Politics ‘R Us, or how the constitution can be painted in Congress Party’s colours
Even the strongest believers in constitutionalism and rule of law will concede that in the end, the system is only as good as the willingness of the people to respect the norms that form its ‘spirit’.
One of those norms is the taboo: the notion that some things are just not done. Indeed, in many instances the taboo is the only latch that keeps the floodgates of wholesale perversion firmly shut.
So in the long list of the UPA government’s damaging acts, undermining the dignity of high constitutional officers is one of the most significant. The elevation of a dubious political retainer to the position of the president of the republic, the recycling of S M Krishna, from a defeated politician to state governor—an apolitical constitutional office—and back into the partisan fray of electoral politics, and now, the appointment of a former chief election commissioner as a minister breaks many taboos. The floodgates have been jerked open.
The Congress Party’s attempt to use the Election Commission for its partisan ends is extremely dangerous. M S Gill might well have been the chief election commissioner a decade ago, but no one can deny that the implicit promise of future rewards can act as an incentive. The mere perception that election commissioners are partisan not only undermines public faith in the electoral system but makes electoral officials more susceptible to pressure from politicians. Mr Gill’s appointment reinforces the serious misgivings caused by the presence of Navin Chawla— a person declared “unfit to hold any public office which demands an attitude of fair play and consideration for others”—at the Election Commission.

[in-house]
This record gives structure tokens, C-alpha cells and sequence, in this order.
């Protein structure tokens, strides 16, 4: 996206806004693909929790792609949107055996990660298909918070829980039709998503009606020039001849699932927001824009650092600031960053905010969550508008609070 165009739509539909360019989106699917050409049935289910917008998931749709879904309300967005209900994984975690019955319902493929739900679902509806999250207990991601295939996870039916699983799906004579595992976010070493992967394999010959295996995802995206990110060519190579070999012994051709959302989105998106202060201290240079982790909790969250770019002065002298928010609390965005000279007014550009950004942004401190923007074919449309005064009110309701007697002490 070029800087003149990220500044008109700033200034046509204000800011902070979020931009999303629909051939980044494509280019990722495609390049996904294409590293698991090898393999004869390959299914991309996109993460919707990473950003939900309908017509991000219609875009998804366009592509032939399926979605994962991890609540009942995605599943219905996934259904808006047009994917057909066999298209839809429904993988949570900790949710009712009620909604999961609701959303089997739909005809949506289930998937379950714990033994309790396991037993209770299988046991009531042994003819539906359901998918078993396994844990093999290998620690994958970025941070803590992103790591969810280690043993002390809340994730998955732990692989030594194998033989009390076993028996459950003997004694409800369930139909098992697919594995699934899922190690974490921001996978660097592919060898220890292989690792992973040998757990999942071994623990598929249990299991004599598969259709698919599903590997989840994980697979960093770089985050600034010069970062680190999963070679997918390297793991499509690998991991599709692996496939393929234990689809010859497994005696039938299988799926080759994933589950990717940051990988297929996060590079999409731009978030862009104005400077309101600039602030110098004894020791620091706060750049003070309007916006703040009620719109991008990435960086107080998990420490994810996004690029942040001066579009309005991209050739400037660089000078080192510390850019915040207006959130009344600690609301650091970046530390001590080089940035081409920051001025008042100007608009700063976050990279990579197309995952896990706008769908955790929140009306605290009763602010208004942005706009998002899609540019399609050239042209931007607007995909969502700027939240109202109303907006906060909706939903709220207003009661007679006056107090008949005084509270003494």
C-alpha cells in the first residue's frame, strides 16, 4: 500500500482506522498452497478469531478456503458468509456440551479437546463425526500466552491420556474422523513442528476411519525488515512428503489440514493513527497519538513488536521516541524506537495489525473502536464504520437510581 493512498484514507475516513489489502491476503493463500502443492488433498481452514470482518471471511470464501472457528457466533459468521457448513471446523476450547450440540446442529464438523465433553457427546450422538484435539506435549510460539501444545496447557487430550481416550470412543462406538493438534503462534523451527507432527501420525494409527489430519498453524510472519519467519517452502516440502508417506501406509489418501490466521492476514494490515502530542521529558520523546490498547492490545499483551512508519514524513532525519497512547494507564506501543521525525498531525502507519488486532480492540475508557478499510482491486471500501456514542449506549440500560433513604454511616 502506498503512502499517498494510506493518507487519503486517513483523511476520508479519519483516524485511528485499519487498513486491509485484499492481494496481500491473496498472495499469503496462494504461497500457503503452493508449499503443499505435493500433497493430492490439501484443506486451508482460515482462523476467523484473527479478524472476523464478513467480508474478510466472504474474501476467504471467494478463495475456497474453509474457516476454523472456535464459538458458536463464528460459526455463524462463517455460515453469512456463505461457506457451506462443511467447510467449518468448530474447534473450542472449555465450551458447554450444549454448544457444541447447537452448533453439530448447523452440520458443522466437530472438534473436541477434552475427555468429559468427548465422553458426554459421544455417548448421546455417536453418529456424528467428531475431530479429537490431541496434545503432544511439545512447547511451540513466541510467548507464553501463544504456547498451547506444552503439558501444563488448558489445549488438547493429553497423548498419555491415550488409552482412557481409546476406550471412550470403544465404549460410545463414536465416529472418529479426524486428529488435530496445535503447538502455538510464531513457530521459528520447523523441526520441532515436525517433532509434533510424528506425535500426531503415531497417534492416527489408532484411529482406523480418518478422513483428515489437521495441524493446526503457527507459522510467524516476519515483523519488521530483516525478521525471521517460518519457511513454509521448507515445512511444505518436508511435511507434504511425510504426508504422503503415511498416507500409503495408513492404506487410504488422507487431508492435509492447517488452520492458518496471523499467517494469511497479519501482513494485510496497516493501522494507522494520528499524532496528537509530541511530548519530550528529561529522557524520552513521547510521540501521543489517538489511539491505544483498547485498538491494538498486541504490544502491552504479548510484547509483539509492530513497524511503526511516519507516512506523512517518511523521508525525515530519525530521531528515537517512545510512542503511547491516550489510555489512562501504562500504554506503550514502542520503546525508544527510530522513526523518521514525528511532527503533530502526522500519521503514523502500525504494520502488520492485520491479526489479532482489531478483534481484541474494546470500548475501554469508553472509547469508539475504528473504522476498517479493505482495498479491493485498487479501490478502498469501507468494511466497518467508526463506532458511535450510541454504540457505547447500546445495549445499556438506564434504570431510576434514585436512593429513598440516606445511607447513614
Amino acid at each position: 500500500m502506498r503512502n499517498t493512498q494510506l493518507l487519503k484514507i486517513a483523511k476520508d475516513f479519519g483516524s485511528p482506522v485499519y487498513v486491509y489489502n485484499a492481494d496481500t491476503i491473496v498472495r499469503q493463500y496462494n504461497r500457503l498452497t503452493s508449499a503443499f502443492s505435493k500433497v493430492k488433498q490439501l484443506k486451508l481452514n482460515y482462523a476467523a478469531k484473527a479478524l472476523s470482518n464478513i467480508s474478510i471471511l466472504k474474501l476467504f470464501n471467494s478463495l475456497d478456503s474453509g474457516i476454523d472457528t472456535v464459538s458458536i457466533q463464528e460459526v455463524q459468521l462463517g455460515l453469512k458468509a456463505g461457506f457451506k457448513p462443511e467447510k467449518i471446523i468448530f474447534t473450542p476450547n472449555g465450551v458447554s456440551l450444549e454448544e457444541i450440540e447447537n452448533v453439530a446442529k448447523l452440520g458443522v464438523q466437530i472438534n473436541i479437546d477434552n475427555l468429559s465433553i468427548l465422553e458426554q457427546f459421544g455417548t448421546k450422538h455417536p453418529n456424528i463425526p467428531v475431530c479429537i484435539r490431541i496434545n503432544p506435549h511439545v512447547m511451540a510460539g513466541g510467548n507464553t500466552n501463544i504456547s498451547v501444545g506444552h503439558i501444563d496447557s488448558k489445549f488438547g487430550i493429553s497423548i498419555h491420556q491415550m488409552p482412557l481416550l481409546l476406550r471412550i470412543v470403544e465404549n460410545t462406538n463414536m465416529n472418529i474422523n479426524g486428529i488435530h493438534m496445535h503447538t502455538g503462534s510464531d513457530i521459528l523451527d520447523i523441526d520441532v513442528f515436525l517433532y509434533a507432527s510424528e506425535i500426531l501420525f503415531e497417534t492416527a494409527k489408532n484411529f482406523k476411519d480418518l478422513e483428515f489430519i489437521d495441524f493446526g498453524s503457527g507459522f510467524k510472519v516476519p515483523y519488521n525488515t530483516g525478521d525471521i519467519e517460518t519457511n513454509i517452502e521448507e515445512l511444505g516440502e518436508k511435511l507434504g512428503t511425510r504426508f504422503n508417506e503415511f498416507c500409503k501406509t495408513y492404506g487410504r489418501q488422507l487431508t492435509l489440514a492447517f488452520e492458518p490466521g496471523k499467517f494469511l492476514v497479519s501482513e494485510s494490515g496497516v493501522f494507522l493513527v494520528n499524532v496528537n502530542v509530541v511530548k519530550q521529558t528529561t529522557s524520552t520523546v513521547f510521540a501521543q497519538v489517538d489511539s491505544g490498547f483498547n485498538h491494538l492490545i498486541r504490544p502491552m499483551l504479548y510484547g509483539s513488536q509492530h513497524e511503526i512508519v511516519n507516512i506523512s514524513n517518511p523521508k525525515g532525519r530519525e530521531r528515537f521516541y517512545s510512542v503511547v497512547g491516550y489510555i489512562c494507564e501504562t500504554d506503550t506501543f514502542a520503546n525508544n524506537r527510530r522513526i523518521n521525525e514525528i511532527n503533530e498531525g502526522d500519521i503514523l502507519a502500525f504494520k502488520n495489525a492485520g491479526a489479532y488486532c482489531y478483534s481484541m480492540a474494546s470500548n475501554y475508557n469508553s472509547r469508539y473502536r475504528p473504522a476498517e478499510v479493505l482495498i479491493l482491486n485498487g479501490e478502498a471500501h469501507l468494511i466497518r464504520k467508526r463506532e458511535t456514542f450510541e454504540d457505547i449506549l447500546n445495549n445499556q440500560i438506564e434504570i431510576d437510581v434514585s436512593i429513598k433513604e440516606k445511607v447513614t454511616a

In terms of long-term damage, the UPA government has done much worse that V P Singh’s Janata Dal government of the late 1980s. The bad news is that it still has some months to go.